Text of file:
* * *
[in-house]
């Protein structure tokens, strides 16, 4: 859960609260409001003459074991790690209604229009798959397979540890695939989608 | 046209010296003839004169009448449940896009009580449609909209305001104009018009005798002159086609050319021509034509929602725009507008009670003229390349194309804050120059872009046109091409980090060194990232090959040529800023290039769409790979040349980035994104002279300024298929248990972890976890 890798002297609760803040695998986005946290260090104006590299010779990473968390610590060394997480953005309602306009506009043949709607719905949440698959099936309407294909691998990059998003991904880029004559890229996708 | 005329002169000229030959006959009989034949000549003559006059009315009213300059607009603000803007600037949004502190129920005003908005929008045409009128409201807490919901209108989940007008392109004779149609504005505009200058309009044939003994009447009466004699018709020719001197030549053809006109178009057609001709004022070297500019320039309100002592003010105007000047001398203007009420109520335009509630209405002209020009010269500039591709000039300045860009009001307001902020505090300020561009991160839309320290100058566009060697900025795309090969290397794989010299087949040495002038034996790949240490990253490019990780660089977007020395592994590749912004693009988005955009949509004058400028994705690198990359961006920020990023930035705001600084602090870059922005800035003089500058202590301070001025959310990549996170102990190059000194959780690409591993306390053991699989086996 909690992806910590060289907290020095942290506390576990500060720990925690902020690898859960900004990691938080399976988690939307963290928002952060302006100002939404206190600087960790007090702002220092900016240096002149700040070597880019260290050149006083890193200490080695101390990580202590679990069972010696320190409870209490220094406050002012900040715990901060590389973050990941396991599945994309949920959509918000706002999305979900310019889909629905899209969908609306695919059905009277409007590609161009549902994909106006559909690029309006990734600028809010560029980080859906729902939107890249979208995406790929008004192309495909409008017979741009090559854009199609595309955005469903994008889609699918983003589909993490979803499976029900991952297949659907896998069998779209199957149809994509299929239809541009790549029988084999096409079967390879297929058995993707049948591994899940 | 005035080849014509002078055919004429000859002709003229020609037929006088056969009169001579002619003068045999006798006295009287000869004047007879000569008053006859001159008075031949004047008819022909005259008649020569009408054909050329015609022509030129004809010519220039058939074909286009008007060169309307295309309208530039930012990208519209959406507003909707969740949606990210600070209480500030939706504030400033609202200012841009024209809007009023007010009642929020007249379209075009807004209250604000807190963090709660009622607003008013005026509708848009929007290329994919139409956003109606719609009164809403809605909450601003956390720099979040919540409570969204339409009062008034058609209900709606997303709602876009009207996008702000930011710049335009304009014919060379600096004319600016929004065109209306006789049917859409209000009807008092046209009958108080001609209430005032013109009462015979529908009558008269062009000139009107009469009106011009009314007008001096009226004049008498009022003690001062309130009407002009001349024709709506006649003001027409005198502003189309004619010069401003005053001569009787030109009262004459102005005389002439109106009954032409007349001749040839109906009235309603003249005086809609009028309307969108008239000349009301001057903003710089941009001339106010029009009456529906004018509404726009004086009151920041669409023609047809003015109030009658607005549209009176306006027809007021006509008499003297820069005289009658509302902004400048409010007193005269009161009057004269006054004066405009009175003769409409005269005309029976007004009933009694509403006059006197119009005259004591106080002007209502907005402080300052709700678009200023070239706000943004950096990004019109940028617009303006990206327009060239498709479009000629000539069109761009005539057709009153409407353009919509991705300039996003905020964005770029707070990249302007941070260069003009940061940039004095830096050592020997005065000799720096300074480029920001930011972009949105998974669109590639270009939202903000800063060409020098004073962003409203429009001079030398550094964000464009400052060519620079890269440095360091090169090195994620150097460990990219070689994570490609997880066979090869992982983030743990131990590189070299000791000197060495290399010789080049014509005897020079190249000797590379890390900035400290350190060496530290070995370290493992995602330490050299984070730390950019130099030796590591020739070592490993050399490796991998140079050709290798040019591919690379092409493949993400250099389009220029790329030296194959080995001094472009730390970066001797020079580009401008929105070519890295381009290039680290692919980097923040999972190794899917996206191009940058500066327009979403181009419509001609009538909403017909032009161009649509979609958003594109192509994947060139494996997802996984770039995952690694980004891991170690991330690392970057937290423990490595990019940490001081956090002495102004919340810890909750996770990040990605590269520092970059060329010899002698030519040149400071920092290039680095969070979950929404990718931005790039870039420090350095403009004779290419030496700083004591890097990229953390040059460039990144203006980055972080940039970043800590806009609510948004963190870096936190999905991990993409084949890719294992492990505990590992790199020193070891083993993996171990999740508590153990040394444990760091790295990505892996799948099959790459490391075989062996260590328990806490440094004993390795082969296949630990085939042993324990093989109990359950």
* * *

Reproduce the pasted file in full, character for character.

[in-house]
């Protein structure tokens, strides 16, 4: 859960609260409001003459074991790690209604229009798959397979540890695939989608 | 046209010296003839004169009448449940896009009580449609909209305001104009018009005798002159086609050319021509034509929602725009507008009670003229390349194309804050120059872009046109091409980090060194990232090959040529800023290039769409790979040349980035994104002279300024298929248990972890976890 890798002297609760803040695998986005946290260090104006590299010779990473968390610590060394997480953005309602306009506009043949709607719905949440698959099936309407294909691998990059998003991904880029004559890229996708 | 005329002169000229030959006959009989034949000549003559006059009315009213300059607009603000803007600037949004502190129920005003908005929008045409009128409201807490919901209108989940007008392109004779149609504005505009200058309009044939003994009447009466004699018709020719001197030549053809006109178009057609001709004022070297500019320039309100002592003010105007000047001398203007009420109520335009509630209405002209020009010269500039591709000039300045860009009001307001902020505090300020561009991160839309320290100058566009060697900025795309090969290397794989010299087949040495002038034996790949240490990253490019990780660089977007020395592994590749912004693009988005955009949509004058400028994705690198990359961006920020990023930035705001600084602090870059922005800035003089500058202590301070001025959310990549996170102990190059000194959780690409591993306390053991699989086996 909690992806910590060289907290020095942290506390576990500060720990925690902020690898859960900004990691938080399976988690939307963290928002952060302006100002939404206190600087960790007090702002220092900016240096002149700040070597880019260290050149006083890193200490080695101390990580202590679990069972010696320190409870209490220094406050002012900040715990901060590389973050990941396991599945994309949920959509918000706002999305979900310019889909629905899209969908609306695919059905009277409007590609161009549902994909106006559909690029309006990734600028809010560029980080859906729902939107890249979208995406790929008004192309495909409008017979741009090559854009199609595309955005469903994008889609699918983003589909993490979803499976029900991952297949659907896998069998779209199957149809994509299929239809541009790549029988084999096409079967390879297929058995993707049948591994899940 | 005035080849014509002078055919004429000859002709003229020609037929006088056969009169001579002619003068045999006798006295009287000869004047007879000569008053006859001159008075031949004047008819022909005259008649020569009408054909050329015609022509030129004809010519220039058939074909286009008007060169309307295309309208530039930012990208519209959406507003909707969740949606990210600070209480500030939706504030400033609202200012841009024209809007009023007010009642929020007249379209075009807004209250604000807190963090709660009622607003008013005026509708848009929007290329994919139409956003109606719609009164809403809605909450601003956390720099979040919540409570969204339409009062008034058609209900709606997303709602876009009207996008702000930011710049335009304009014919060379600096004319600016929004065109209306006789049917859409209000009807008092046209009958108080001609209430005032013109009462015979529908009558008269062009000139009107009469009106011009009314007008001096009226004049008498009022003690001062309130009407002009001349024709709506006649003001027409005198502003189309004619010069401003005053001569009787030109009262004459102005005389002439109106009954032409007349001749040839109906009235309603003249005086809609009028309307969108008239000349009301001057903003710089941009001339106010029009009456529906004018509404726009004086009151920041669409023609047809003015109030009658607005549209009176306006027809007021006509008499003297820069005289009658509302902004400048409010007193005269009161009057004269006054004066405009009175003769409409005269005309029976007004009933009694509403006059006197119009005259004591106080002007209502907005402080300052709700678009200023070239706000943004950096990004019109940028617009303006990206327009060239498709479009000629000539069109761009005539057709009153409407353009919509991705300039996003905020964005770029707070990249302007941070260069003009940061940039004095830096050592020997005065000799720096300074480029920001930011972009949105998974669109590639270009939202903000800063060409020098004073962003409203429009001079030398550094964000464009400052060519620079890269440095360091090169090195994620150097460990990219070689994570490609997880066979090869992982983030743990131990590189070299000791000197060495290399010789080049014509005897020079190249000797590379890390900035400290350190060496530290070995370290493992995602330490050299984070730390950019130099030796590591020739070592490993050399490796991998140079050709290798040019591919690379092409493949993400250099389009220029790329030296194959080995001094472009730390970066001797020079580009401008929105070519890295381009290039680290692919980097923040999972190794899917996206191009940058500066327009979403181009419509001609009538909403017909032009161009649509979609958003594109192509994947060139494996997802996984770039995952690694980004891991170690991330690392970057937290423990490595990019940490001081956090002495102004919340810890909750996770990040990605590269520092970059060329010899002698030519040149400071920092290039680095969070979950929404990718931005790039870039420090350095403009004779290419030496700083004591890097990229953390040059460039990144203006980055972080940039970043800590806009609510948004963190870096936190999905991990993409084949890719294992492990505990590992790199020193070891083993993996171990999740508590153990040394444990760091790295990505892996799948099959790459490391075989062996260590328990806490440094004993390795082969296949630990085939042993324990093989109990359950």